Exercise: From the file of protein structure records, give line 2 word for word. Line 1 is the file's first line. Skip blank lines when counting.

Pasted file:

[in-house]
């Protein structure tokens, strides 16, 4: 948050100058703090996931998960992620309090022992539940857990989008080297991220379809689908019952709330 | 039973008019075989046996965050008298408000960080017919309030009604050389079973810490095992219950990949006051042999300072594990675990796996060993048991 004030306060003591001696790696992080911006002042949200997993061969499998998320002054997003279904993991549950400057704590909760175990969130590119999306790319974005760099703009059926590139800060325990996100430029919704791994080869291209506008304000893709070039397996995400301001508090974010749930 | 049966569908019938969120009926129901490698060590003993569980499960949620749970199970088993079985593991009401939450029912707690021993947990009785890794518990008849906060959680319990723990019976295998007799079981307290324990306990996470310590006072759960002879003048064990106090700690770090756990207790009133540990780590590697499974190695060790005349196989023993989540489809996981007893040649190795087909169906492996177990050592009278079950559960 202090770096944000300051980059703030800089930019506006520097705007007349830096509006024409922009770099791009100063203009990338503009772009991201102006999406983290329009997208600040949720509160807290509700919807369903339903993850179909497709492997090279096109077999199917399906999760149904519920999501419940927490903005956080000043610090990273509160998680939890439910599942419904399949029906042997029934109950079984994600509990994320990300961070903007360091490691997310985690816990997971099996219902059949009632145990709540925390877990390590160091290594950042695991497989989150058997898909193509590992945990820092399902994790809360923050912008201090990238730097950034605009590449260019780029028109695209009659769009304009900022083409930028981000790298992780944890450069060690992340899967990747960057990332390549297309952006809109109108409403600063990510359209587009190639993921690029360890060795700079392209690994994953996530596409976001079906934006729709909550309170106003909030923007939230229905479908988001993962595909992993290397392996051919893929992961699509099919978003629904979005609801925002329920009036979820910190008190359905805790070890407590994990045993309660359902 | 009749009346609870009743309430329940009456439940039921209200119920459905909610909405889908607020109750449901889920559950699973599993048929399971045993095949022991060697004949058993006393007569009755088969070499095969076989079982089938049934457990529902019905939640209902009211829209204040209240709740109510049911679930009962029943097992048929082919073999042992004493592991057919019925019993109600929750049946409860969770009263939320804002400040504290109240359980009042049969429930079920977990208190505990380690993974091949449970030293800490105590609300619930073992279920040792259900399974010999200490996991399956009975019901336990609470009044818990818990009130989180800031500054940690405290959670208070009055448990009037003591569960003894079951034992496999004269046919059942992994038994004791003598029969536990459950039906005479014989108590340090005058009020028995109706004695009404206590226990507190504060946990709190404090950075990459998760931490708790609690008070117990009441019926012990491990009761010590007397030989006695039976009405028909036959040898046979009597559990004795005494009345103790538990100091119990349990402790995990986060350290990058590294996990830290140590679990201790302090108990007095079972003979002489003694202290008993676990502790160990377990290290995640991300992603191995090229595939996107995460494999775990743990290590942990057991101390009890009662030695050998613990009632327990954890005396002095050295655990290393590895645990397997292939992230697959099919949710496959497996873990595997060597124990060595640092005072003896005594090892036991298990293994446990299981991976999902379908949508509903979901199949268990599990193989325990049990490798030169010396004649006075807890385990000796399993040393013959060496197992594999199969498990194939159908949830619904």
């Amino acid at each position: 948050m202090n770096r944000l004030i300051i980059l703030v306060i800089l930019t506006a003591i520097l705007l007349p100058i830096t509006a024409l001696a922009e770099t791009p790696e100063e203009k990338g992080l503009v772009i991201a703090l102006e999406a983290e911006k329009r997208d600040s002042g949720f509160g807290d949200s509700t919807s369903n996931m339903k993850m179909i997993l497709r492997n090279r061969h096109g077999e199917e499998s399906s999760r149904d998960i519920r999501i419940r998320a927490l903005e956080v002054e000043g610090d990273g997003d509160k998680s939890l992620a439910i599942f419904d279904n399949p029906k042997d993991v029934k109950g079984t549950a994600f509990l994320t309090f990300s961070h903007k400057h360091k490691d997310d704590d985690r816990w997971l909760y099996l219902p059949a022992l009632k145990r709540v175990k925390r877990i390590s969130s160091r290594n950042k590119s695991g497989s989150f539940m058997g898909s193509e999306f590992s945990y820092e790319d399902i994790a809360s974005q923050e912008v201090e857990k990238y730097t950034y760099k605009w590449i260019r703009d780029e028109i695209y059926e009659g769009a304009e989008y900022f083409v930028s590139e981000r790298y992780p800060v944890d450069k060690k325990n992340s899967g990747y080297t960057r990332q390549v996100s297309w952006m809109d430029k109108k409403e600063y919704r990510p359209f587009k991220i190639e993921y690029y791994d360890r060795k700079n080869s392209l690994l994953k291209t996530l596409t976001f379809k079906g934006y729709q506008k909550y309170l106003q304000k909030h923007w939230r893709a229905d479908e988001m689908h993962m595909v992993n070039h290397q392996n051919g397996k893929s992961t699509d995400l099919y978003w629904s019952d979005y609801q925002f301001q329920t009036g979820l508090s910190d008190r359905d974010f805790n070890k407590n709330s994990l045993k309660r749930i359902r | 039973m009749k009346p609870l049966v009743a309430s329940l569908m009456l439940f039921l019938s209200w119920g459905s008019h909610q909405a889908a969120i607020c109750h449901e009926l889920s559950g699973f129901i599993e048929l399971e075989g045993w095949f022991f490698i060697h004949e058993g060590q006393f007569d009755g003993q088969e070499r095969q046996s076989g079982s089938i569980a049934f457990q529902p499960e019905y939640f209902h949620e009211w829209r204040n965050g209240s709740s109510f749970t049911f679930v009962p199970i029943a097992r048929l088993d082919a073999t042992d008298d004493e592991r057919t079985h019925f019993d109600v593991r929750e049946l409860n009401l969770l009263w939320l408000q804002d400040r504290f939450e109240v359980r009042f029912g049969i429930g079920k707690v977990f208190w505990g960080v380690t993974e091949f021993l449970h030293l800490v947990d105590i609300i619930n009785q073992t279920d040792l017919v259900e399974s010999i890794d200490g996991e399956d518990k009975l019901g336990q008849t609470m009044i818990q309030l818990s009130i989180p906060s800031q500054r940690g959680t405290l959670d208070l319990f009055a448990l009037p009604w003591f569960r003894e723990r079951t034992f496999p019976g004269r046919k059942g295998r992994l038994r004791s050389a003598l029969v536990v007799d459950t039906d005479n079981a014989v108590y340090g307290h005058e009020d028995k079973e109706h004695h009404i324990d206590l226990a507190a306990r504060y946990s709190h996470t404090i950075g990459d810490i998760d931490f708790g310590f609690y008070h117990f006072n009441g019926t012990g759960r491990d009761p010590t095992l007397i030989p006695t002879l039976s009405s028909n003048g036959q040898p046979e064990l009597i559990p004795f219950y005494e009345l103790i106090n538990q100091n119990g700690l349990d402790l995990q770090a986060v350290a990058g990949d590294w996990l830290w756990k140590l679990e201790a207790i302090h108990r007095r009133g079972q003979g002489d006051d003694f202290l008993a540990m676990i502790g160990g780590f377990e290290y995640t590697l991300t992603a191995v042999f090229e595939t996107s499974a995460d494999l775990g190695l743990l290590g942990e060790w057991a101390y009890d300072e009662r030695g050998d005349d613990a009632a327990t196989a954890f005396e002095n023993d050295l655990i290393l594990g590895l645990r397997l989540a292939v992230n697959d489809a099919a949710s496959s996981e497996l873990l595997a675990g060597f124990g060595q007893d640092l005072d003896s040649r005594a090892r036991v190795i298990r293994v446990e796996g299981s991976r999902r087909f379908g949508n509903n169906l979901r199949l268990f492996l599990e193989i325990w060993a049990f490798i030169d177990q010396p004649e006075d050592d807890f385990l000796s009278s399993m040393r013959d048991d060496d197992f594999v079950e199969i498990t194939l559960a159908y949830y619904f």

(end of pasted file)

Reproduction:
């Protein structure tokens, strides 16, 4: 948050100058703090996931998960992620309090022992539940857990989008080297991220379809689908019952709330 | 039973008019075989046996965050008298408000960080017919309030009604050389079973810490095992219950990949006051042999300072594990675990796996060993048991 004030306060003591001696790696992080911006002042949200997993061969499998998320002054997003279904993991549950400057704590909760175990969130590119999306790319974005760099703009059926590139800060325990996100430029919704791994080869291209506008304000893709070039397996995400301001508090974010749930 | 049966569908019938969120009926129901490698060590003993569980499960949620749970199970088993079985593991009401939450029912707690021993947990009785890794518990008849906060959680319990723990019976295998007799079981307290324990306990996470310590006072759960002879003048064990106090700690770090756990207790009133540990780590590697499974190695060790005349196989023993989540489809996981007893040649190795087909169906492996177990050592009278079950559960 202090770096944000300051980059703030800089930019506006520097705007007349830096509006024409922009770099791009100063203009990338503009772009991201102006999406983290329009997208600040949720509160807290509700919807369903339903993850179909497709492997090279096109077999199917399906999760149904519920999501419940927490903005956080000043610090990273509160998680939890439910599942419904399949029906042997029934109950079984994600509990994320990300961070903007360091490691997310985690816990997971099996219902059949009632145990709540925390877990390590160091290594950042695991497989989150058997898909193509590992945990820092399902994790809360923050912008201090990238730097950034605009590449260019780029028109695209009659769009304009900022083409930028981000790298992780944890450069060690992340899967990747960057990332390549297309952006809109109108409403600063990510359209587009190639993921690029360890060795700079392209690994994953996530596409976001079906934006729709909550309170106003909030923007939230229905479908988001993962595909992993290397392996051919893929992961699509099919978003629904979005609801925002329920009036979820910190008190359905805790070890407590994990045993309660359902 | 009749009346609870009743309430329940009456439940039921209200119920459905909610909405889908607020109750449901889920559950699973599993048929399971045993095949022991060697004949058993006393007569009755088969070499095969076989079982089938049934457990529902019905939640209902009211829209204040209240709740109510049911679930009962029943097992048929082919073999042992004493592991057919019925019993109600929750049946409860969770009263939320804002400040504290109240359980009042049969429930079920977990208190505990380690993974091949449970030293800490105590609300619930073992279920040792259900399974010999200490996991399956009975019901336990609470009044818990818990009130989180800031500054940690405290959670208070009055448990009037003591569960003894079951034992496999004269046919059942992994038994004791003598029969536990459950039906005479014989108590340090005058009020028995109706004695009404206590226990507190504060946990709190404090950075990459998760931490708790609690008070117990009441019926012990491990009761010590007397030989006695039976009405028909036959040898046979009597559990004795005494009345103790538990100091119990349990402790995990986060350290990058590294996990830290140590679990201790302090108990007095079972003979002489003694202290008993676990502790160990377990290290995640991300992603191995090229595939996107995460494999775990743990290590942990057991101390009890009662030695050998613990009632327990954890005396002095050295655990290393590895645990397997292939992230697959099919949710496959497996873990595997060597124990060595640092005072003896005594090892036991298990293994446990299981991976999902379908949508509903979901199949268990599990193989325990049990490798030169010396004649006075807890385990000796399993040393013959060496197992594999199969498990194939159908949830619904």